Blanche appears as a proper name in three Stevens' poems. In "The Man on the Dump," her name appears in the first stanza (The sun is a corbeil of flowers the moon Blanche/Places there....) and functions as a placeholder for the idea of human complicity in the construction of meaning, in this case the making of metaphor as an attempt at addressing reality, the efficacy of which the poem explores and finds wanting. Next, it appears in "Blanche McCarthy," a poem in which the poet (perhaps Blanche herself) explores the nature of identity as found not in surface appearances (the "dead glass" of a common mirror)but by looking to the "terrible mirror of the sky," the invisible space where human imagination unfurls itself in the act of self-understanding; here, the objects that flesh out a physical sky (the "absent moon") are actually aspects of a "dark self" that may be discovered by enacting the imaginative apparatus. Finally, Blanche appears in the poem "Piano Practice at the Academy of the Holy Angels" as one of five characters who in the act of piano playing reveal their attitude toward the "themes of love." Here, Blanche is portrayed as perhaps deformed (her "eyes are not wholly straight"), yet in the act of making music she finds a heart-language that helps her negotiate the "dreaded change of speech," which in the context of the poem is the failure of common language to engage the experience of love. The poet contends that in future years, these characters, whose approach to love and music are interconnected, will be unable to draw upon this alternate language to sufficiently satisfy the "mood of love," which will be "swarming for solace."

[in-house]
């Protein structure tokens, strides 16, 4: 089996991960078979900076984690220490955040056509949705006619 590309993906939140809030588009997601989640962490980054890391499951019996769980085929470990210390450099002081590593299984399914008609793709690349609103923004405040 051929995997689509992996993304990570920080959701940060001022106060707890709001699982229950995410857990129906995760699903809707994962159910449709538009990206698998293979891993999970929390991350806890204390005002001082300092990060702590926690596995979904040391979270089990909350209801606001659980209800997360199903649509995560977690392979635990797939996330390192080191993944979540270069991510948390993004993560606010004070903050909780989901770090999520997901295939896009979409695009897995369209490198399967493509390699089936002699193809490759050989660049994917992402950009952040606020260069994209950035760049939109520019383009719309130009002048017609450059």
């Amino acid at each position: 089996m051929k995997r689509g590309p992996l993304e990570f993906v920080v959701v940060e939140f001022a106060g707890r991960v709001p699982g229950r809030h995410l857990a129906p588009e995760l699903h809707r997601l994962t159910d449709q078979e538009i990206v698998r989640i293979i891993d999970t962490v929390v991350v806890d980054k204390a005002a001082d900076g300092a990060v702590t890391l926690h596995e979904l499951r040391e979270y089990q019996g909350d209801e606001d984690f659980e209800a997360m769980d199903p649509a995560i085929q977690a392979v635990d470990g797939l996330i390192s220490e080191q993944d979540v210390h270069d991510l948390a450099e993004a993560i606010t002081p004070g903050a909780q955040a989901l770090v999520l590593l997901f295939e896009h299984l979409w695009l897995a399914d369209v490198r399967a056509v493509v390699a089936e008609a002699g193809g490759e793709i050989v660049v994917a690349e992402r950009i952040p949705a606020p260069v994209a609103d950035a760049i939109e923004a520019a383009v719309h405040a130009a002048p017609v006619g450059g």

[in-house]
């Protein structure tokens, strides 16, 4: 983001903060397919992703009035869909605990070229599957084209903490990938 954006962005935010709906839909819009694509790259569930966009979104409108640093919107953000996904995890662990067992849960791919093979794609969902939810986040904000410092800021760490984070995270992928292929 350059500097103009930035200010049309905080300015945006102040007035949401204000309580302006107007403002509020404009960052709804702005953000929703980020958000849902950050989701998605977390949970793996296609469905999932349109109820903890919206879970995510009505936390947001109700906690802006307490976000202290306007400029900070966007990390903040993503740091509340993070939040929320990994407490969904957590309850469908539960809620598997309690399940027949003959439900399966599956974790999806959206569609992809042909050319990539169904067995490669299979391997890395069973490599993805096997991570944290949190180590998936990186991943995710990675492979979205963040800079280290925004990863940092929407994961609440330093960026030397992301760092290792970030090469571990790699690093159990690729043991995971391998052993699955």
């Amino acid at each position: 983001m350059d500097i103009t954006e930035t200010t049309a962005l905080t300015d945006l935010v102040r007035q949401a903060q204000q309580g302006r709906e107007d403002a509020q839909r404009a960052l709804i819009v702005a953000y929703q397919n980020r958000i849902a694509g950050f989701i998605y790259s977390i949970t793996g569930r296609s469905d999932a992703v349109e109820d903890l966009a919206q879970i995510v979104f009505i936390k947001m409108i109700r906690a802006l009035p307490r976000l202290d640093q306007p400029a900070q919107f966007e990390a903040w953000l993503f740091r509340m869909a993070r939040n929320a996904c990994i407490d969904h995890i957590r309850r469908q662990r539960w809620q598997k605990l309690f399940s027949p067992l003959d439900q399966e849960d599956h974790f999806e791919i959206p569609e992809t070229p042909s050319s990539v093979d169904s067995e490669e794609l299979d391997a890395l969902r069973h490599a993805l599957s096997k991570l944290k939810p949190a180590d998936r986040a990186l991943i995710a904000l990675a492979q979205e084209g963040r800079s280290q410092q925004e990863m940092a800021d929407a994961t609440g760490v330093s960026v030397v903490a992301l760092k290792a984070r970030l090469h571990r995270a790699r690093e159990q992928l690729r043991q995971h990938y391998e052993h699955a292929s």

Blanche as a character name in Stevens' poems does not, then, necessarily coalesce into one discernible person or persona. The "whiteness" reflected in her name, however, can be envisioned as a context around which ideas of self-creation (from a blank slate, for example) and purity might find traction, so that we may see in Stevens' repeated use of it a tendency toward symbolism.